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Nanotechnology

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Key: Meeting M      Journal J      Funder F

Showing releases 251-275 out of 1858.

<< < 6 | 7 | 8 | 9 | 10 | 11 | 12 | 13 | 14 | 15 > >>

Public Release: 24-Mar-2016
Nature Materials
Nanocrystal self-assembly sheds its secrets
The secret to a long-hidden magic trick behind the self-assembly of nanocrystal structures is starting to be revealed. The findings were reported in the journal Nature Materials in a paper by Assistant Professor William A. Tisdale and grad student Mark C. Weidman, both at MIT's Department of Chemical Engineering, and Detlef-M. Smilgies at the Cornell High Energy Synchrotron Source.
Center for Excitonics, US Department of Energy, DOE/Office of Basic Energy Sciences

Contact: Michael Rutter
mprutter@mit.edu
617-715-2400
Massachusetts Institute of Technology

Public Release: 24-Mar-2016
Science
Saving sunshine for a rainy day: New catalyst offers efficient storage of green energy
We can't control when the wind blows and when the sun shines, so finding efficient ways to store energy from alternative sources remains an urgent research problem. Now, a group led by Professor Ted Sargent at the University of Toronto's Faculty of Applied Science & Engineering may have a solution inspired by nature. The team has designed the most efficient catalyst for storing energy in chemical form, just like plants do during photosynthesis.
Ontario Research Fund Research Excellence Program, Natural Sciences & Engineering Research Council, CIFAR Bio-Inspired Solar Energy Program, US Department of Energy

Contact: Marit Mitchell
marit.mitchell@utoronto.ca
416-978-4498
University of Toronto Faculty of Applied Science & Engineering

Public Release: 24-Mar-2016
Nature Communications
New open source software for high resolution microscopy
Bielefeld physicists report their new development in Nature Communications.

Contact: Dr. Thomas Huser
thomas.huser@physik.uni-bielefeld.de
49-521-106-5451
Bielefeld University

Public Release: 24-Mar-2016
Nature
Graphene nanoribbons: It's all about the edges
As reported by the journal Nature in its latest issue, researchers from Empa, the Max Planck Institute in Mainz and the Technical University of Dresden have for the first time succeeded in producing graphene nanoribbons with perfect zigzag edges from molecules. Electrons on these zigzag edges exhibit different (and coupled) rotational directions ('spin'). This could make graphene nanoribbons the material of choice for electronics of the future, so-called spintronics.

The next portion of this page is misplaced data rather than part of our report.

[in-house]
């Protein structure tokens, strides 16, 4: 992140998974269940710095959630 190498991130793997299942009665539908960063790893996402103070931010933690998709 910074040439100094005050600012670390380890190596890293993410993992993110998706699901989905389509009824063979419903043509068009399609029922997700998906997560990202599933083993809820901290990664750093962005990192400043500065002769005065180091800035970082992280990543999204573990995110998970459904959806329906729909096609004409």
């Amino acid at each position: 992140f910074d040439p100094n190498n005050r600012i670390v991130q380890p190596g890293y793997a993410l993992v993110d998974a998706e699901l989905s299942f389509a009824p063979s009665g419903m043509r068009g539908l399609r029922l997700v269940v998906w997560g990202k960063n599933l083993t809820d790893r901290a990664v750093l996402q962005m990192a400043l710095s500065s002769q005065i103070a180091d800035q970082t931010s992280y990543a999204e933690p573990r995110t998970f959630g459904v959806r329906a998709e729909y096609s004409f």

Swiss National Science Foundation, European Research Council, US Office of Naval Research

Contact: Dr. Roman Fasel
roman.fasel@empa.ch
41-587-654-348
Swiss Federal Laboratories for Materials Science and Technology (EMPA)

Public Release: 24-Mar-2016
Science
Nanocage surfaces get 'makeover' in room temperature
Kyoto University team exploits preexisting crystal 'molds' to make copper oxide nanocrystals morph into hollow copper sulfide nanocages through anion exchange, and ultimately into cadmium sulfide and zinc sulfide nanocages.
New Energy and Industrial Technology Development Organization of Japan

Contact: Anna Ikarashi
comms@mail2.adm.kyoto-u.ac.jp
075-753-5728
Kyoto University

Public Release: 22-Mar-2016
Bath semiconductor research boosted by new nano-scale patterning equipment
The University of Bath is the only university in the UK to have installed a unique Nano-Lithography printing system, enabling Bath to lead the way in the development of advanced manufacturing techniques for nano-engineered semiconductors.
Engineering & Physical Sciences Research Council

Contact: Robert Breckon
r.g.breckon@bath.ac.uk
44-122-538-5798
University of Bath

Public Release: 22-Mar-2016
Materials Horizons
Microagents with revolutionary potential
Micro and nanorobots that attack tumors with maximum precision using drugs: this is what the fight against cancer may look like in the future. A group of ETH researchers led by Salvador Pané are laying the foundations with magnetoelectric-controlled Janus machines.

Contact: Dr. Salvador Pané
vidalp@ethz.ch
41-446-323-312
ETH Zurich

Public Release: 22-Mar-2016
ACS Applied Materials & Interfaces
No more washing: Nano-enhanced textiles clean themselves with light
Pioneering research paves way towards nano-enhanced textiles that can spontaneously clean themselves of stains and grime simply by being put under a light bulb or worn out in the sun.

Contact: Dr Rajesh Ramanathan
rajesh.ramanathan@rmit.edu.au
61-399-252-887
RMIT University

Public Release: 22-Mar-2016